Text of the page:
Several generations of Americans have come to see the Arab world mainly as a dangerous place, where terrorism and religious fanaticism are spawned, and where a gratuitous anti-Americanism is mischievously inculcated in the young by badly- intentioned clerics who are anti-democratic and virulently anti-Semitic. Ignorance is directly translated into knowledge in such cases. What isn’t always noticed is that when a leader there emerges whom “we” like — eg the Shah of Iran or Anwar El-Sadat — Americans assume that he is a courageous visionary who has done things for “us” or “our” way, not because he has understood the game of imperial power, which is to survive by humouring the regnant authority, but because he has been moved by principles that we share. Almost a quarter of a century after his assassination, Anwar El-Sadat is, it is not an exaggeration to say, a forgotten and unpopular man because most Egyptians regard him as having served America first, not Egypt. The same is true about the Shah. The distortions of imperial perspectives produce further distortions in Middle Eastern society that prolong suffering and induce extreme forms of resistance and political self- assertion.
This is particularly true of the Palestinians, who are now considered to have reformed themselves by allowing Mahmoud Abbas (Abu Mazen) rather than the much excoriated Arafat as their leader. But that is a matter of imperial interpretation, not of actual reality. Both Israel and the US regard Arafat as standing in the way of an imposed settlement on the Palestinians that will obliterate all their past claims, and that will represent Israel’s final victory over what some Israelis have called its “original sin”, which was to have destroyed Palestinian society in 1948 and to have dispossessed the nation of Palestinians, who remain stateless or under occupation, until today. Never mind that Arafat, whom I have criticised for years and years in the Arabic and Western media, is still universally regarded as the Palestinian leader both because he was legally elected in 1996 and because he has acquired a legitimacy that no other Palestinian approaches, least of all Abu Mazen, a bureaucrat and long time subordinate to Arafat who does not have any popular support at all.
Moreover, there is now an independent and coherent Palestinian opposition (the Independent National Initiative) to both Arafat’s rule and to the Islamists, but this gets no attention because Americans and the Israelis wish for a compliant interlocutor who is in no position to give us trouble. As to whether any such arrangement can work, that is put off to another day. This is the shortsightedness, indeed the blindness and the arrogance, of the imperial gaze. Much the same pattern is repeated in the American view of Iraq, Saudi Arabia, Egypt and all the others. The trouble with these views are that they are so incompetent and ideological; they provide Americans not with ideas about Arabs and Muslims, but rather with the way they would like Arabs and Muslims to be. For a great and enormously wealthy country to be producing the kind of mismanaged, poorly prepared and incredibly incompetent occupation of Iraq that is taking place today is a travesty, on intellectual grounds, and how a moderately intelligent bureaucrat like Paul Wolfowitz could be running policies of such colossal incompetence and, at the same time, convincing people that he knows what he is doing, boggles the mind.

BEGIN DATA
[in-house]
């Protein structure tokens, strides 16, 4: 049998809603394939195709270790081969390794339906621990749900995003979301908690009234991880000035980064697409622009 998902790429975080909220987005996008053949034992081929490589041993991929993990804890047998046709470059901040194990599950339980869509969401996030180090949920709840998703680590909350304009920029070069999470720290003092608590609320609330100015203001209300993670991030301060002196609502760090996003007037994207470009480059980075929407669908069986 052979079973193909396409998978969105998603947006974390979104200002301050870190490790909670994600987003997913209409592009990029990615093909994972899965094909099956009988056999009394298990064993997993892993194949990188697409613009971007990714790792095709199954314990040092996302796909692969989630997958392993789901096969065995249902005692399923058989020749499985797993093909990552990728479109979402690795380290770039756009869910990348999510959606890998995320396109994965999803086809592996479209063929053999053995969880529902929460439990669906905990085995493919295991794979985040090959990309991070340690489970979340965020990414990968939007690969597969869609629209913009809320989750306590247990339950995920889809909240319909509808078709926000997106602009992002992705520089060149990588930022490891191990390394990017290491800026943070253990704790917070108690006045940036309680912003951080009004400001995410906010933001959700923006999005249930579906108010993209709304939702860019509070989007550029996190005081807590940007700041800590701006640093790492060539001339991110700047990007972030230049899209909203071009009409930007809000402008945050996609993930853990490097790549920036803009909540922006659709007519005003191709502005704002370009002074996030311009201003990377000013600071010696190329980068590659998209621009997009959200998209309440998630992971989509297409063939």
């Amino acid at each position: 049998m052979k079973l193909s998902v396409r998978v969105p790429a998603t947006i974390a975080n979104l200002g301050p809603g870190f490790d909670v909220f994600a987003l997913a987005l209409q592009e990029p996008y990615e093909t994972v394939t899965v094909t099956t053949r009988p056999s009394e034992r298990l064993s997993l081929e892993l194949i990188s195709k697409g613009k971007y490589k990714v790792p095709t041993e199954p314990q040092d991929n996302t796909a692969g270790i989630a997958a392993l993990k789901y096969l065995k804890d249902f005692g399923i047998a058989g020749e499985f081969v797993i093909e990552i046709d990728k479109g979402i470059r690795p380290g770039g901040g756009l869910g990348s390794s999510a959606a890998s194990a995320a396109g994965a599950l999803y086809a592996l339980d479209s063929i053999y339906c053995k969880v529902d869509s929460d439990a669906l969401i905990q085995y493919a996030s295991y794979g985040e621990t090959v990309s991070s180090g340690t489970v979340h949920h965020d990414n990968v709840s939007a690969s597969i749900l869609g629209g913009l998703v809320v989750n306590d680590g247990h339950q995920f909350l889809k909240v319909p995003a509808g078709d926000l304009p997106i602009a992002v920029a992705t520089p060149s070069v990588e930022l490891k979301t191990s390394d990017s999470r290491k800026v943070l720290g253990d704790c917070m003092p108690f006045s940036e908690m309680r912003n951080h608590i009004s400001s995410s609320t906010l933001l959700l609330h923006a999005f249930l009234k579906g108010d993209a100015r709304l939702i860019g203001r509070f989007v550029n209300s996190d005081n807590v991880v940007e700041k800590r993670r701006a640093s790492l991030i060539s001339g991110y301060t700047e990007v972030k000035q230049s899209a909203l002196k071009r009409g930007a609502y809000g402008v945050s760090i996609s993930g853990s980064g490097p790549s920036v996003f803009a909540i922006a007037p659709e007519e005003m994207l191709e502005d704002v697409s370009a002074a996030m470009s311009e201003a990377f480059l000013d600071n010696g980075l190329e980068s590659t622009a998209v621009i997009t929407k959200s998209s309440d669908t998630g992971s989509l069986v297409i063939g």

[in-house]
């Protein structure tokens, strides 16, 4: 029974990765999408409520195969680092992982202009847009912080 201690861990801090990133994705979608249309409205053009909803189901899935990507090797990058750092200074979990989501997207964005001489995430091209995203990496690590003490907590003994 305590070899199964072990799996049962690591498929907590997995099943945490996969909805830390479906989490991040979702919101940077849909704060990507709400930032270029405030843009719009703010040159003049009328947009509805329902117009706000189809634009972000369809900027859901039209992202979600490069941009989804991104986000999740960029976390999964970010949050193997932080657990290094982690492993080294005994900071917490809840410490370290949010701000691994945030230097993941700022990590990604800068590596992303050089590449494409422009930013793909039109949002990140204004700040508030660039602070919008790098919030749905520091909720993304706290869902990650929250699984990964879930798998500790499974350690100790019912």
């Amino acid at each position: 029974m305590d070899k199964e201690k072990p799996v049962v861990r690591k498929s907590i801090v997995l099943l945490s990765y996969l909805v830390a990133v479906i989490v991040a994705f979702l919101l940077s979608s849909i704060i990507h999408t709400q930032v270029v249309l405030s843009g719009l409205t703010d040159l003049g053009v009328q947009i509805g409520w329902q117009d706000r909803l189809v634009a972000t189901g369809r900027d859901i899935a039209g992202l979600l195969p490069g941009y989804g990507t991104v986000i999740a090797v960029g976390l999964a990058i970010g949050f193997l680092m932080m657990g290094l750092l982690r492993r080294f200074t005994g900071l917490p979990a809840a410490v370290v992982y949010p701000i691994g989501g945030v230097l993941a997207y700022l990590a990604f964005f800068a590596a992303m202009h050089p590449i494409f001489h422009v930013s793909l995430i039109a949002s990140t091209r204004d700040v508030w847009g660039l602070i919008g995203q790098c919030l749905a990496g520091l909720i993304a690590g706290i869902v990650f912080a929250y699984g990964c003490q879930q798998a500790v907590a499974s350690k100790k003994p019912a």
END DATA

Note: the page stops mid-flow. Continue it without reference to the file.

Underlying this particular imperial perspective is a long-standing Orientalist view that will not permit the Arabs as a people to exercise their right to national self-determination. They are thought of as different, incapable of logic, unable to tell the truth, fundamentally disruptive and murderous. Since Napoleon’s invasion of Egypt in 1798, there has been an uninterrupted imperial presence based on these premises throughout the Arab world, producing untold misery — and some benefits it is true — for a huge majority of the people. But so accustomed have we become to the blandishments of US advisers like Bernard Lewis and Fouad Ajami, who have directed their venom against the Arabs in every possible way, that we somehow think that what we do is the correct thing because that’s the way the Arabs are. That this happens also to be an Israeli dogma shared uncritically by the neo-cons who are at the heart of the Bush administration simply adds fuel to the fire. And so we are in for many more years of turmoil and misery in an area of the world where the main problem is, to put it as plainly as possible, US power. But at what cost, and to what end?
Edward Said is a professor of literature at Columbia university. His book Orientalism (1979) revolutionized the literary field. He has written extensively on the Middle East, and his writings can be found in a number of publications such as Z Magazine, the Nation, the Progressive, In These Times, Counterpunch, Al Ahram and more.
More articles by Edward Said on the Mideast